European Court clarifies when collective redundancy consultation obligations apply

The Court of Justice of the European Union (“CJEU”) has today given its decision in the case of USDAW and others – v – Ethel Austin and others, otherwise known as the Woolworths case. The CJEU has decided that, in determining whether collective redundancy consultation obligations are triggered, an employer need only consider proposed redundancies in each of its ‘establishments’ separately, and not all proposed redundancies in aggregate across all sites.


UK law requires that, where an employer proposes to dismiss as redundant 20 or more employees at one establishment within a period of 90 days or less, collective consultation must take place prior to the dismissals taking place. During the administration of Woolworths and Ethel Austin, the administrators proposed that thousands of employees across the two companies’ stores throughout the UK would be dismissed by reason of redundancy. Collective consultation took place with the employees in larger stores, where it was proposed that 20 or more employees would be made redundant. However, in the smaller stores, where fewer than 20 employees were affected, the employer did not collectively consult. This was challenged by the employees affected and the trade union, USDAW. They regarded it as unfair (and contrary to EU law) that, in the case of mass redundancies where all employees of Woolworths and Ethel Austin were affected, some employees were consulted and others were not, and this depended on the happenstance of the size of the store in which the employees worked.

Tribunal Litigation

Claims were brought in the Liverpool and London Central Employment Tribunals. The Tribunals held that the redundancies in each store needed to be considered separately; therefore, in the smaller stores, where fewer than 20 employees were proposed to be made redundant, the collective consultation obligations were not triggered. The employees appealed.

In the Employment Appeal Tribunal, the EAT held that the UK had applied EU law (from which the collective consultation rights originate) incorrectly. The EAT said that it was necessary for an employer to determine how many redundancies it was proposing to make across its whole undertaking, not in each establishment, to determine whether the threshold of 20 proposed redundancies would be met. Clearly, this would result in the threshold being reached much more quickly, particularly in the case of large employers with operations throughout the UK.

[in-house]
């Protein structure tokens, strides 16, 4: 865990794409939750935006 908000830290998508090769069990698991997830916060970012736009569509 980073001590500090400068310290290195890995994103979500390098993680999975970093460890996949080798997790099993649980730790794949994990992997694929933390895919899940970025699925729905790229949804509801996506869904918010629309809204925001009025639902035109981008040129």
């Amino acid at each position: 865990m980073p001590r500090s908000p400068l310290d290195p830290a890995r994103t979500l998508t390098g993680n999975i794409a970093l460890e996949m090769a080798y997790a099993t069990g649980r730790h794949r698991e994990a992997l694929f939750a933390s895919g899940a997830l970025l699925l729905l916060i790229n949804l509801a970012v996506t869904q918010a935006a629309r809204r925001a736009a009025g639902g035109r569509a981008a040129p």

CJEU Decision

The decision was appealed to the Court of Appeal, which referred the matter to the CJEU. The CJEU has decided that the UK has applied EU law correctly. For the purposes of EU law, ‘establishment’ means the entity of an undertaking to which a worker is assigned to carry out his or her duties (in this case, the Tribunals found that the ‘entity’ was each individual store to which an employee was assigned). Furthermore, it was legitimate for the UK to link the collective redundancy consultation triggers to the number of redundancies per establishment, rather than to the employer’s undertaking as a whole.

Effect on Employers

The EAT’s decision in this case constituted a major rewriting of UK collective redundancy law, with an enormous impact on employers, particularly those with many sites across the UK. It will come as a relief to employers that the CJEU has restored the long-established test, meaning that the collective redundancy consultation threshold will be met far less often. However, employers still need to be aware that the test of what constitutes an ‘establishment’ is not, itself, an easy one, and a careful analysis will still need to be undertaken where redundancies are proposed across several sites.